The plant that never blooms, but carries in itself the light of hidden flowers
Author: The Evergreen Guide
A suburban girl who daydreams way too often, inspired by a bit of everything. Equal parts mindfulness and absentmindedness. She/Her/Hers. Fil-Am. 26. Sun in Pisces, Sagittarius moon & Gemini rising. INFP-T. San Francisco Bay Area. Pakikipagkapwa-tao.
With 2018 drawing to a close, I’d like to spotlight this neat little journal which I’ve been using to supplement my bullet journaling. It provides daily questions which, when used daily, is a nice reflection of those years once they’ve been filled up. I started this in January 2017 and managed to keep up with it, despite needing to go back a week to fill it in a few times.
Published by Potter Style, Q&A a Day: 5-Year Journal has beautiful gilded pages that caught my eye in Barnes & Nobles last year. Behind its simplistic paper covering and stylishly lettered title are 365 questions for you to answer throughout the year. The layout makes it easy for a person to start any year on any month since you fill in the last two numbers following ’20__’ before writing down your answer.
Published in 2007, Such A Pretty Girl by Laura Weiss is a suspenseful drama packed into a young adult novel. Triggering themes include child and sexual abuse, gaslighting, PTSD and lack of self-care, neglect, and erasure of abuse; other themes include (consensual) sexual, car accidents related to drunk driving, and religious beliefs of the Christian/Catholic faith. This story may be too dark or complex for preteen readers! I suggest that readers as young as 14-15 can try this out if they’ve had sex education and are mature enough to handle reading about such a heavy topic. There are no explicit descriptions of abuse or consensual sexual situations, but it is heavily implied.
I came across my copy of Laura Wiess’s Such A Pretty Girl at a local secondhand store, its’ faded and wrinkled facade a match to its cover art. I became quickly and deeply invested in the main character’s physical and mental wellbeing.
As far as I know, the Lily Cup One is one of the only collapsible menstrual cups available. Squish it down until it’s practically flat, then tuck it away in the carrying case which comes with your purchase! It also features a ring stem, which helps one pull the cup down easier for removal.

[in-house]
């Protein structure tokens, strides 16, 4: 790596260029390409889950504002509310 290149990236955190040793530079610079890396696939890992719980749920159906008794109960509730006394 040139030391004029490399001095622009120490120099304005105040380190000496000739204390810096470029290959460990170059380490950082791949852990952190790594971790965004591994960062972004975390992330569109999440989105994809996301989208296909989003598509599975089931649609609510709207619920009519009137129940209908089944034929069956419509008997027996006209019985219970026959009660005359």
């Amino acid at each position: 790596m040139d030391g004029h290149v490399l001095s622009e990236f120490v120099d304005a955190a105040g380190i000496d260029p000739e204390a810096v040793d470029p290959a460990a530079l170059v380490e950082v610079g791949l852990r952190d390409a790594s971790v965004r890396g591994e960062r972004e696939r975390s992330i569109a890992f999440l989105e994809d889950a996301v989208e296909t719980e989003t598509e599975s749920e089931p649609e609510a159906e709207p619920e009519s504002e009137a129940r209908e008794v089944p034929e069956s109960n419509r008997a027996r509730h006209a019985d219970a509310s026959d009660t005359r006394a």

The Lily Cup One by Intimina (“LC One”) is aimed towards teens and first-time users, but it’s also marketable to any user seeking a portable cup. The circular case is as round as tarte’s sample-size Amazonian Clay Blush, and as thick as a Dirty Little Secret blush case (see pictures below). You can tuck it away in a bag or jacket pocket without it taking up much room. If your period suddenly comes while you’re on the go, this menstrual cup has your back!
Free People‘s brand is all about living free-spiritedly, creatively, and fashionably. They’re normally way out of my price range: starting at $40-$50+ for tops, this brand is popular for its vintage-inspired, bohemian fashion. I was thrilled to find this muted green top in a secondhand store.
I managed to snag this cozy batwing blouse for $15.00 at my local Plato’s Closet. This chain of secondhand stores buys trendy and fashionable brands to appeal to the teen and young adult market. It has flowing sleeves, and the gauze gives it a light airiness that knit batwing sweaters tend to lack.
Additionally, I found two crop tops that perfect match my newest fashion taste. I’ve stepped away from heavily layered, light-colored clothes in favor of deeper, richer colors. I still love a good cream-colored top—especially underneath a black lace overlay as seen on one of the crop tops to the left.
The store I purchased these from, Plato’s Closet in Pacifica, was originally not my favorite place to shop in. But as of November 1st, they began operating under new ownership and are in the process of revitalizing the store. The store felt so much more comfortable to shop with the changes they made, adding different displays and training their employees with exceptional customer service skills. Read my full Yelp review here.
I love walking into a thrift store because I never know what treasures might be waiting inside. It’s hard to choose what to take home because everything is priced so reasonably, but once I whittled down to the things that really spoke out to me, I walked away with three cute tops.
Originally posted on my old blog, The Plant That Never Blooms (on Blogspot)
It’s time to talk about sustainable menstruation! Here’s why a menstrual cup is the best option… and reasons why it may not work for you. I’ll also go over environmental impacts of regular tampons, 100% organic cotton tampons, and a list of other eco-friendly period products at the very end. I won’t go into detail about any cups that I’ve tried out because I’d like to dedicate smaller pieces for reviewing them specifically.